But what of they are shopping and they go to one of those places that only allow two students at a time. They would have to wait like forever.

  9. J Cook
    Posted July 9, 2018 at 11:48 am | Permalink

    Ostriches do that. When I lived in Sudan- Now South Sudan- I saw hen ostriches with 40 and more chicks. It is not a totally benign act with ostriches. It is so common there must be a survival benefit.

    • Jenny Haniver
      Posted July 9, 2018 at 3:53 pm | Permalink

      I learn that the behavior of brooding ostriches is even stranger than that! https://animalcorner.co.uk/animals/ostrich/. According to this info, you must have seen a male ostrich with his communal brood; and sometimes ostriches steal chicks from other broods. The male ostrich cares for the young — Mister Mom.

      Wonder if there’s more to the mergansers and many ducklings than orphaned ducklings being adopted?

      • Jenny Haniver
        Posted July 9, 2018 at 4:43 pm | Permalink

        I’ve found an answer to my question, and it is, Yes, there is more to these supernumerary broods than meets the eye. Apparently, it’s not due to ducklings being orphaned; rather it’s phenomenon called “brood amalgamation,” and this is not unusual in mergansers. It can happen as a parasitic deposit of eggs in another’s nest, communal nests, child stealing, perhaps, and I’m not clear on what else. I’ve found a paper on the subject by John McA. Eadie, et al., “Pre-hatch and post-hatch brood amalgamation among North Americn Anatidae: a review of hypotheses” the link is so long, I doubt that it’ll work, but it’s available on Researchgate. I have not yet given it a thorough read.

  10. Posted July 9, 2018 at 12:05 pm | Permalink

    Franklin gulls do that I think…

  11. Posted July 9, 2018 at 12:18 pm | Permalink

    I remember seeing Canada geese with what I’d guess was an ‘extended family’ previously …

  12. Posted July 9, 2018 at 12:43 pm | Permalink

    I agree. Cost to the mother (or ducklings) to add one more to the brood is low. Benefit of adding itself to the brood is high for an orphan duckling. Having more ducklings around decreases the chance of any one duckling being eaten once the predator has found the brood (though it may slightly increase the chance that the brood is found). Instincts of adult ducks, and presumably young ones, keep them together in flocks most of the year. Driving an unwanted duckling away would be difficult and take time and attention away from the other brood-caring activities the mother could engage in.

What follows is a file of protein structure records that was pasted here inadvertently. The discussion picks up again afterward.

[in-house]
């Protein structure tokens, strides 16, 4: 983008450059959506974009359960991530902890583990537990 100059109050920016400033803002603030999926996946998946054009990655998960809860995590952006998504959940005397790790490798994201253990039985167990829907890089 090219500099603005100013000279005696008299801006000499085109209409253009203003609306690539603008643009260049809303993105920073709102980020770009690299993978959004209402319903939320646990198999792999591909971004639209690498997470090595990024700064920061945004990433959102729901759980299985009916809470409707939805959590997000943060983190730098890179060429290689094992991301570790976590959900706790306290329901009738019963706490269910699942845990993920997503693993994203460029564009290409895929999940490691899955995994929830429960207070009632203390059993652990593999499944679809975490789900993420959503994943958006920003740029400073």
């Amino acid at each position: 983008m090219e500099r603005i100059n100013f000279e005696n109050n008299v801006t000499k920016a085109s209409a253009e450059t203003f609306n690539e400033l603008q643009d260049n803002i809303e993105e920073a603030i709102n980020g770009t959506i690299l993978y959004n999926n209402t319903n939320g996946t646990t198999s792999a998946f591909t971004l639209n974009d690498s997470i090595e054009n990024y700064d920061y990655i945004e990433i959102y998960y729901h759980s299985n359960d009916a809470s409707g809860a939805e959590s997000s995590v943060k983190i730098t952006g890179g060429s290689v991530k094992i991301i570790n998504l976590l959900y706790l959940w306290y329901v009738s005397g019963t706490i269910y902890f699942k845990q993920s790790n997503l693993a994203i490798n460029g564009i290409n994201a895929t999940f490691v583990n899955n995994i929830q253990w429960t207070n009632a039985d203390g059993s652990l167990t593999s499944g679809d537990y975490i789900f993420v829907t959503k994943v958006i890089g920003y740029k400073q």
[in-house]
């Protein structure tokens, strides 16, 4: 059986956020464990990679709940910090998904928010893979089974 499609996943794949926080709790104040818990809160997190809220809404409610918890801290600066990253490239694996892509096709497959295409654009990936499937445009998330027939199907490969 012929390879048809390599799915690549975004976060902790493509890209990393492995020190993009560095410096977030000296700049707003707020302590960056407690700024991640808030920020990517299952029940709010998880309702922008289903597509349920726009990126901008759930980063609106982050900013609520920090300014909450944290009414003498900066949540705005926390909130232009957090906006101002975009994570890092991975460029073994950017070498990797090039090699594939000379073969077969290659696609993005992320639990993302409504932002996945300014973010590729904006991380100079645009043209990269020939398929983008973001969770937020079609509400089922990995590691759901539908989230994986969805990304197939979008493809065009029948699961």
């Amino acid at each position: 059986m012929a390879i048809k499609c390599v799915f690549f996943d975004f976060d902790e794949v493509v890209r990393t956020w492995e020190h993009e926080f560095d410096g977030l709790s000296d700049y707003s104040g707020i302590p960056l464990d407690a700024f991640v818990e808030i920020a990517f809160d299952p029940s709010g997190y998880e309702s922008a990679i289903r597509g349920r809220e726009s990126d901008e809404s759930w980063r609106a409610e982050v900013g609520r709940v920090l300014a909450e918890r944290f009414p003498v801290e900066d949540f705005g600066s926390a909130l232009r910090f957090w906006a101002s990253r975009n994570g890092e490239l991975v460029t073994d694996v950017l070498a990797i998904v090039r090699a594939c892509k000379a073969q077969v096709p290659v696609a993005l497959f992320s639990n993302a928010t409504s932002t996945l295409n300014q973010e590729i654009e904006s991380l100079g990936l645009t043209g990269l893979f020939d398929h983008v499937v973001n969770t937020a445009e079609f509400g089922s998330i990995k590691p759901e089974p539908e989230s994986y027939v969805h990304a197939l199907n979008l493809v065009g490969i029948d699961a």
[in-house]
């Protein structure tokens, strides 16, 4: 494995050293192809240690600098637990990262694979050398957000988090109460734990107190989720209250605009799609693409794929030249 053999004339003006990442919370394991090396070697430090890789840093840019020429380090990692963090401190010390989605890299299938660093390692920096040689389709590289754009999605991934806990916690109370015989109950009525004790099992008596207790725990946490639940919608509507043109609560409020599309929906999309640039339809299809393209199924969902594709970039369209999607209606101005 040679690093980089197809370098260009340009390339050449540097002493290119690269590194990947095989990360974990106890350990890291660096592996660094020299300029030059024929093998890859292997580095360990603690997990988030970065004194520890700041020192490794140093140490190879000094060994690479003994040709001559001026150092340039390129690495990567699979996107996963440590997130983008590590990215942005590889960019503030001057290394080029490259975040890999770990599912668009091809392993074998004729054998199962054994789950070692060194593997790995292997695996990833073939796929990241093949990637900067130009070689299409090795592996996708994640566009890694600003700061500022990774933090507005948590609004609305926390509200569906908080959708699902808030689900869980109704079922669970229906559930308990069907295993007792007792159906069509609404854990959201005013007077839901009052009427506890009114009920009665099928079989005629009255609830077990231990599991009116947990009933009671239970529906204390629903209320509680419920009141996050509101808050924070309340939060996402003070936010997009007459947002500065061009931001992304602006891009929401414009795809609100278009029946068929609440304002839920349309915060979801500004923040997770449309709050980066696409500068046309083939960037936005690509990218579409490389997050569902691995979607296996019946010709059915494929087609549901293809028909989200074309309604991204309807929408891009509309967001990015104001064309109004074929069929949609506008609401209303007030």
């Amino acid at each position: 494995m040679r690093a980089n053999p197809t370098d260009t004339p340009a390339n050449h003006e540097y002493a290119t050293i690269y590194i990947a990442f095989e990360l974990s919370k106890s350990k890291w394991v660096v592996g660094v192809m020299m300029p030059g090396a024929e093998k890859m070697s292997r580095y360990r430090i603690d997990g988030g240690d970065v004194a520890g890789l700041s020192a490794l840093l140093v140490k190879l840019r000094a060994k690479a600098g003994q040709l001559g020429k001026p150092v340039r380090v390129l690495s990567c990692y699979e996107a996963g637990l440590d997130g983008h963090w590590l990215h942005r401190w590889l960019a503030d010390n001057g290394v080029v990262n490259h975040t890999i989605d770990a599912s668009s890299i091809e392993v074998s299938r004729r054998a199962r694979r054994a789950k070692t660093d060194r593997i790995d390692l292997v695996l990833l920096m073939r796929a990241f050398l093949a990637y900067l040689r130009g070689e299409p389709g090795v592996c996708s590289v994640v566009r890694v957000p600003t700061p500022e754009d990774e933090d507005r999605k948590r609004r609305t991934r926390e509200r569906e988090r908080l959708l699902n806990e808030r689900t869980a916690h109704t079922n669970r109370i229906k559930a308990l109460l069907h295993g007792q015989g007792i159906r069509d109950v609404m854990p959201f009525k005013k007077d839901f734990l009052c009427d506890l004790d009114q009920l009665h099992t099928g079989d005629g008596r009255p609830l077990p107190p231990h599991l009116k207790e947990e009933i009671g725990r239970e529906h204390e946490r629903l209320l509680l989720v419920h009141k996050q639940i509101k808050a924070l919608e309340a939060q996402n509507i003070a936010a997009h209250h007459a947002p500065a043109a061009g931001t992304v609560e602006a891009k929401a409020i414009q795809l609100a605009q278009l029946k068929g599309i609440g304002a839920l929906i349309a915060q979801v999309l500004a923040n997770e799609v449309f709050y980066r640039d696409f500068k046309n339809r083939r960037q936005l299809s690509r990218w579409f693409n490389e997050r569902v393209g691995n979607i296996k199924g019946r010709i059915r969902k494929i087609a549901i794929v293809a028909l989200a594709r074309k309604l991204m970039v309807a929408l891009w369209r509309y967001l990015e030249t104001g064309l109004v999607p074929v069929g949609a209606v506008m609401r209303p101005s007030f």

My conclusion. Really big broods look odd to us, but are an inevitable result of selection pressures against rising brood sizes being so low.

  13. George
    Posted July 9, 2018 at 1:11 pm | Permalink

    Jerry needs to give lessons to the Department of the Interior on raising ducks.

    • yazikus
      Posted July 9, 2018 at 1:15 pm | Permalink

      Goodness, is that real??

      • yazikus
        Posted July 9, 2018 at 1:51 pm | Permalink

        It is real. How sad.

        • pck
          Posted July 9, 2018 at 3:06 pm | Permalink

          It’s a Trump appointee, can we really expect them to be capable of taking care of ducks?

  14. loren russell
    Posted July 9, 2018 at 1:14 pm | Permalink

    That poor merganser mom has even more to handle than Miss Anderson did in my 38-pupil combined first and second grade class. (Sumas GS, 1949)

  15. loren russell
    Posted July 9, 2018 at 1:16 pm | Permalink

    Re the Interior Dept duck — Did she re-nest? My understanding is that the chief rat has jumped ship.

  16. Posted July 9, 2018 at 1:46 pm | Permalink

    Some good suggested explanations here.

    Curious – what led to the chicks being orphaned?

    • Posted July 10, 2018 at 4:42 am | Permalink

      They were not necessarily orphaned – see my comment about shelduck above.

  17. David Evans
    Posted July 9, 2018 at 2:33 pm | Permalink

    If I saw this at Loch Ness, at a greater distance, I can imagine getting quite excited. In fact I have never seen a group of more than about 6 ducklings there.

    • GBJames
      Posted July 9, 2018 at 2:47 pm | Permalink

      Most get eaten by Nessie!

      • Posted July 11, 2018 at 11:16 am | Permalink

        And since Nessie is a time-travelling plesiosaur, we’ll never find them!

        (to mix two 1980s tropes.)

  18. Posted July 9, 2018 at 4:03 pm | Permalink

    “(6) If the unrelated ducklings imprint on her, it may be more trouble than it is worth to discourage them from following her around.”

    I’ve only heard of “imprinting” from babies to the mama, or surrogate mama. But, maybe imprinting occurs from same species mamas or surrogate mamas to mamaless babies also. One of the supposed benefits of “cute” defenseless babies is the desire they instill in adults in general. All Trumpites excluded)to care for them until they’re able to care for themselves (sometimes called adulthood).

    Another weird thought is that maybe this is
    just herding instinct on a smaller scale. The benefit to this mama Merganser is extended to the survival of the group.

    Looking forward to answers.

  19. Posted July 9, 2018 at 6:01 pm | Permalink